14 Different Ways to Think About Books

Western book stack

14 Different Ways to Think About Books:
Or, Do Good Questions Make Good Books?

I’ve been thinking about Kevin Kelly’s book The InevitableUnderstanding the 12 Technological Forces that Will Shape Our Future (2016) where toward the end of his rather interesting book he lists some provoking questions. Their provocation led my thinking to take an initiative. So I went ahead and transposed the word “book” for the word “question” in this quotation from Kelly:

  1. A good [book] is not concerned with a correct answer.

  2. A good [book] cannot be answered immediately.

  3. A good [book] challenges existing answers.

  4. A good [book] is one you badly want answered once you hear it, but had no inkling you cared before it was asked.

  5. A good [book] creates new territory of thinking.

  6. A good [book] reframes its own answers.

  7. A good [book] is the seed of innovation in science, technology, art, politics, and business.

  8. A good [book] is a probe, a what-if scenario.

  9. A good [book] skirts on the edge of what is known and not known, neither silly nor obvious.

  10. A good [book] cannot be predicted.

  11. A good [book] will be the sign of an educated mind.

  12. A good [book] is one that generates many other good questions.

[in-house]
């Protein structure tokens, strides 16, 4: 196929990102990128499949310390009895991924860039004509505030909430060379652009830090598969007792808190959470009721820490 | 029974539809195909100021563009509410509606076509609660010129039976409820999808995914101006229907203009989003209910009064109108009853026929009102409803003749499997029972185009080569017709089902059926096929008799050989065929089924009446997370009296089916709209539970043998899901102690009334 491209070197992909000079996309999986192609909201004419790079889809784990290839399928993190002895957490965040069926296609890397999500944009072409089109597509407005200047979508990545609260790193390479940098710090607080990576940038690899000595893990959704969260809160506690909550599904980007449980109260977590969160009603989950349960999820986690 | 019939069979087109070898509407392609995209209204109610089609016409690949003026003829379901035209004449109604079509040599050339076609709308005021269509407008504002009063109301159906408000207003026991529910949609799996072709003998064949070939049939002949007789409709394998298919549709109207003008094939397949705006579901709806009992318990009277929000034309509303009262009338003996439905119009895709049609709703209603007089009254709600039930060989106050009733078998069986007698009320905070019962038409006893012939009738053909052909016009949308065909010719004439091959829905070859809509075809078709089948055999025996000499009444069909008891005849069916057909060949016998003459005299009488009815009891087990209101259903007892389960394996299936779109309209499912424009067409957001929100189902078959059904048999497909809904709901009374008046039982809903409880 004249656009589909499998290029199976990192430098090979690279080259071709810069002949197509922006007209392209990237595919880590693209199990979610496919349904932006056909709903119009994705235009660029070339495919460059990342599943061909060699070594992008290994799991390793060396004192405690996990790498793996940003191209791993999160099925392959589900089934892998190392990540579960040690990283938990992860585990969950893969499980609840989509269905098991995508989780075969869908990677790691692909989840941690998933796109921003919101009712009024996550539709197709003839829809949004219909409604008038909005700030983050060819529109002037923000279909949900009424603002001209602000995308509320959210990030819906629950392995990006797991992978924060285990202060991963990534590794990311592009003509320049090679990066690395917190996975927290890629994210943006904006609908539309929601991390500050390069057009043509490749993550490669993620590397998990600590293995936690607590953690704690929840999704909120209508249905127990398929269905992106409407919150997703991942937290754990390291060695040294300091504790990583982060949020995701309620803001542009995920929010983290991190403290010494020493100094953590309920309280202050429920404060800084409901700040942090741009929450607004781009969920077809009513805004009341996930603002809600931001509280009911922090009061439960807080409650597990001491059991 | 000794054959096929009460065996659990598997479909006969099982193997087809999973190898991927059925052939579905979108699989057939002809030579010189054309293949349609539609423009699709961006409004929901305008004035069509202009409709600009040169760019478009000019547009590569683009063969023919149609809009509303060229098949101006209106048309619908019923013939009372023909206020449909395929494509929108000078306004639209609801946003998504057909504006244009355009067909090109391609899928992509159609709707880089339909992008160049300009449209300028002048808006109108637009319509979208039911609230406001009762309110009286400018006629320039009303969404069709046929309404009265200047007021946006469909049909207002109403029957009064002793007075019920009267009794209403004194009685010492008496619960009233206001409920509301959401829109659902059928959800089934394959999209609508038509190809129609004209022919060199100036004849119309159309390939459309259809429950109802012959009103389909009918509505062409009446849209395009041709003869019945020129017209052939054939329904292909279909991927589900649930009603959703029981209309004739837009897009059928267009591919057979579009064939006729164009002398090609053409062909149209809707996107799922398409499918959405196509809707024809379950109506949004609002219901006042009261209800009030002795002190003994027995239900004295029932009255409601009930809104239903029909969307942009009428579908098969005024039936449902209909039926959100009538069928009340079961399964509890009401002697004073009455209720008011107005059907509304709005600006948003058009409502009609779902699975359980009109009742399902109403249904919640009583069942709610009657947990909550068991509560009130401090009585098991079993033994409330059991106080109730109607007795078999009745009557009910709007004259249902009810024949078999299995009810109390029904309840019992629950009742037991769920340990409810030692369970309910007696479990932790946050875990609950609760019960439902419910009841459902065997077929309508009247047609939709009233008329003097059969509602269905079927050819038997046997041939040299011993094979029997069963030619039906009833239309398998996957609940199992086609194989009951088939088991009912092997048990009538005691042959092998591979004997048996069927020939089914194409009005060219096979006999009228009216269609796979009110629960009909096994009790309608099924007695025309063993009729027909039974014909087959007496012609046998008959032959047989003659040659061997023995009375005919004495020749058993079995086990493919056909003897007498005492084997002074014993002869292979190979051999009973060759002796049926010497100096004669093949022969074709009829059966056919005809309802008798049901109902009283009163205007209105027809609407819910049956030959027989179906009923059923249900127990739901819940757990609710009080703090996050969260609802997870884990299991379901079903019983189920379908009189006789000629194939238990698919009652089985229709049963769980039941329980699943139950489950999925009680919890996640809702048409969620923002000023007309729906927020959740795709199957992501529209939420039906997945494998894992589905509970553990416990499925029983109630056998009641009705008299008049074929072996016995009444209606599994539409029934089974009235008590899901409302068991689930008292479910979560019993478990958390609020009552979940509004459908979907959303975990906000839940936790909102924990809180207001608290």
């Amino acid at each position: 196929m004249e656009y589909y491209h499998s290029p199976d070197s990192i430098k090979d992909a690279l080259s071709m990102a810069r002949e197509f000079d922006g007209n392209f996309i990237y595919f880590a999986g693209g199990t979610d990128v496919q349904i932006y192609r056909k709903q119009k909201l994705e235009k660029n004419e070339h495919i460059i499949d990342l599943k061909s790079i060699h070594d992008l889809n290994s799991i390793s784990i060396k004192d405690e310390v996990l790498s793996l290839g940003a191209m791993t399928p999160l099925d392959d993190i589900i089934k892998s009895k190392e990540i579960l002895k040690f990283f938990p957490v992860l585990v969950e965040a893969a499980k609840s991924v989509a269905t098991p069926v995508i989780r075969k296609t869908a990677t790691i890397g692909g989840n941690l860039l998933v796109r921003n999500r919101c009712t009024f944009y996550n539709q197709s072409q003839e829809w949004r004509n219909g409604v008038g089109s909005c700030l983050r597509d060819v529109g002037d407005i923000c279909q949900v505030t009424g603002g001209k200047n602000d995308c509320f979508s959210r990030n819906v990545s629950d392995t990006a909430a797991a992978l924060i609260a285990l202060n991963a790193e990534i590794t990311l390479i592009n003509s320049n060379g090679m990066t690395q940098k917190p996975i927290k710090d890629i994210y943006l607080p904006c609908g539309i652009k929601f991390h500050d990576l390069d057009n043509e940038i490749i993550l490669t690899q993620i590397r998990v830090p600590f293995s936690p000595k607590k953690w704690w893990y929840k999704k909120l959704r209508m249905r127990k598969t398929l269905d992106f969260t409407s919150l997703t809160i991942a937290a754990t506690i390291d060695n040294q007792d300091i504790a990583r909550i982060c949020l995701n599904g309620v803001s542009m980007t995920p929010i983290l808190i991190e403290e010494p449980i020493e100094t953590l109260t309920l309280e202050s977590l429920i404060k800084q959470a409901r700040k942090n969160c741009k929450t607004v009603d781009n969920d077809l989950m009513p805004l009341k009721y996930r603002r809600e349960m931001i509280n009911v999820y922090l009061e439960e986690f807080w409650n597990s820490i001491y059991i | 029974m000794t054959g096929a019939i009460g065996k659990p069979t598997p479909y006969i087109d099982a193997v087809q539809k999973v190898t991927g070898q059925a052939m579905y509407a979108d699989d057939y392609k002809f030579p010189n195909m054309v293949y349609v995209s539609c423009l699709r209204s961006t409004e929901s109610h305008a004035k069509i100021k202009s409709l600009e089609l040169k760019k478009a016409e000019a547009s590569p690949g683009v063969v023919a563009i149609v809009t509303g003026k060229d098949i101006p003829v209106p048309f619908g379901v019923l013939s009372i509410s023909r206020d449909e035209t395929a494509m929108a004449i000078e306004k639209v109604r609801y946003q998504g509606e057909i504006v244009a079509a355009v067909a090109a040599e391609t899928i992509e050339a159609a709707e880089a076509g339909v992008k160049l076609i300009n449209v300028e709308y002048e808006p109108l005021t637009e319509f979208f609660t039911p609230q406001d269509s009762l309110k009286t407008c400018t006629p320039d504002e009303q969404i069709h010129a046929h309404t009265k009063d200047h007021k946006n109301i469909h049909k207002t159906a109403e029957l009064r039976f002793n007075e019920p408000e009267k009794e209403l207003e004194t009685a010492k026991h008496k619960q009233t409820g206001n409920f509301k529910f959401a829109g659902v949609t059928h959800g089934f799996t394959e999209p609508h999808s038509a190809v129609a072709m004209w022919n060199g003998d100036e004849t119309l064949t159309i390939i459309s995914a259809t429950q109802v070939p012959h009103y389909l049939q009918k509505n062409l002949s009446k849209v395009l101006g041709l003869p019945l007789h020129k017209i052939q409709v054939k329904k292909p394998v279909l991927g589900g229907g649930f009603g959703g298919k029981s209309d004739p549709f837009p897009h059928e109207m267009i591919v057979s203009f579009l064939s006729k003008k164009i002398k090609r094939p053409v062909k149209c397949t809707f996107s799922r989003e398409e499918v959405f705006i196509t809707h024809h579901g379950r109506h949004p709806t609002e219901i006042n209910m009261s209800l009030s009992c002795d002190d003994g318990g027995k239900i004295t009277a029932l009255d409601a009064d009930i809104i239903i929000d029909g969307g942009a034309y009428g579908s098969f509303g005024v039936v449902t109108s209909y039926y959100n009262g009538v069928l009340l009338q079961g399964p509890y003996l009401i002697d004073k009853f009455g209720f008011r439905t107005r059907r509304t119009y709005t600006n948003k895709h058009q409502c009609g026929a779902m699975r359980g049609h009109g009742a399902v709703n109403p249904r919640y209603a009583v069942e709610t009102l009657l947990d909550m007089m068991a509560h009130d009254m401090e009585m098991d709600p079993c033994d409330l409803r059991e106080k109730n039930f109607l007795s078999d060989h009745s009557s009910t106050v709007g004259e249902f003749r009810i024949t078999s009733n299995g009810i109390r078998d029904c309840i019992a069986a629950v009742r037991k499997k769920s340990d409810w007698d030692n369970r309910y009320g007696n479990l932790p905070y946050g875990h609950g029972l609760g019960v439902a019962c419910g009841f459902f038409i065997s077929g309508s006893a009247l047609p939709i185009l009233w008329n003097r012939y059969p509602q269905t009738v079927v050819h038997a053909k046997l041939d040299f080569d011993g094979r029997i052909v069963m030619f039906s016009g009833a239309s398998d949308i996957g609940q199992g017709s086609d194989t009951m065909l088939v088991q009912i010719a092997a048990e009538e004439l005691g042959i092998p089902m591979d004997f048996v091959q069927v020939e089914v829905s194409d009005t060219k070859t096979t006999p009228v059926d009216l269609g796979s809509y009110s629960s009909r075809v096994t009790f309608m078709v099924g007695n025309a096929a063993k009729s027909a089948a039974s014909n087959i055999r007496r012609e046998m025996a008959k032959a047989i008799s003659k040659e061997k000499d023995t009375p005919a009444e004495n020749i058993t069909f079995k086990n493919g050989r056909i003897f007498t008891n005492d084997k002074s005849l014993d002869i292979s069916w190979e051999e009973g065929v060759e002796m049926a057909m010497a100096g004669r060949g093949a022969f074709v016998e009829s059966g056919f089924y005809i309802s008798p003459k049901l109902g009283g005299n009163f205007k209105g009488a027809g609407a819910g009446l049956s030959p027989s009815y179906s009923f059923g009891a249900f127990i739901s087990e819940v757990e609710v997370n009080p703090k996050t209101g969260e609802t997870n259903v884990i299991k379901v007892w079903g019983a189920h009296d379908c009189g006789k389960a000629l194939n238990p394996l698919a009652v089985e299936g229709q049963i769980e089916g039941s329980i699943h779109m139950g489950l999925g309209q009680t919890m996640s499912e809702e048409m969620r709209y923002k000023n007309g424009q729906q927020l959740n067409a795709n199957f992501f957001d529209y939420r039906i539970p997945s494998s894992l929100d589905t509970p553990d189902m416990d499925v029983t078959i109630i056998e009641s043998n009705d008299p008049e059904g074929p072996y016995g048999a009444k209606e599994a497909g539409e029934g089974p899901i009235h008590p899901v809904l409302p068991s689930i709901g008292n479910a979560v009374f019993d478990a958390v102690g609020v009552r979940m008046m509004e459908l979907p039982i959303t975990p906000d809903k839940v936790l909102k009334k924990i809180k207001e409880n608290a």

13. A good [book] may be the last job a machine will learn to do.

  14. A good [book] is what humans are for. [1]

I think the transposition works well for intriguing lines of thoughts and, ironically enough, questions, except perhaps for no. 14. If the statement is understood as a good book is made for humans, I see no problem. But if the statement means humans are made for good books, I feel I’m on shakier ground. Yet here I recall Owen Barfield (1898-1997) once recalling Oscar Wilde (1854-1900):

Oscar Wilde’s mot—that men are made by books rather than books by men—was certainly not pure nonsense; there is a very real sense, humiliating as it may seem, in which what we generally venture to call our feelings are really Shakespeare’s ‘meaning’. [2]

NOTES

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[1] Kelly, The Inevitable, (New York, NY: Penguin, 2016) 288–89.

[2] Barfield, Poetic Diction: a Study in Meaning, (London: Faber & Gwyer, 1928. Third Edition. Middleton, CN: Wesleyan UP, 1973) 136–37.


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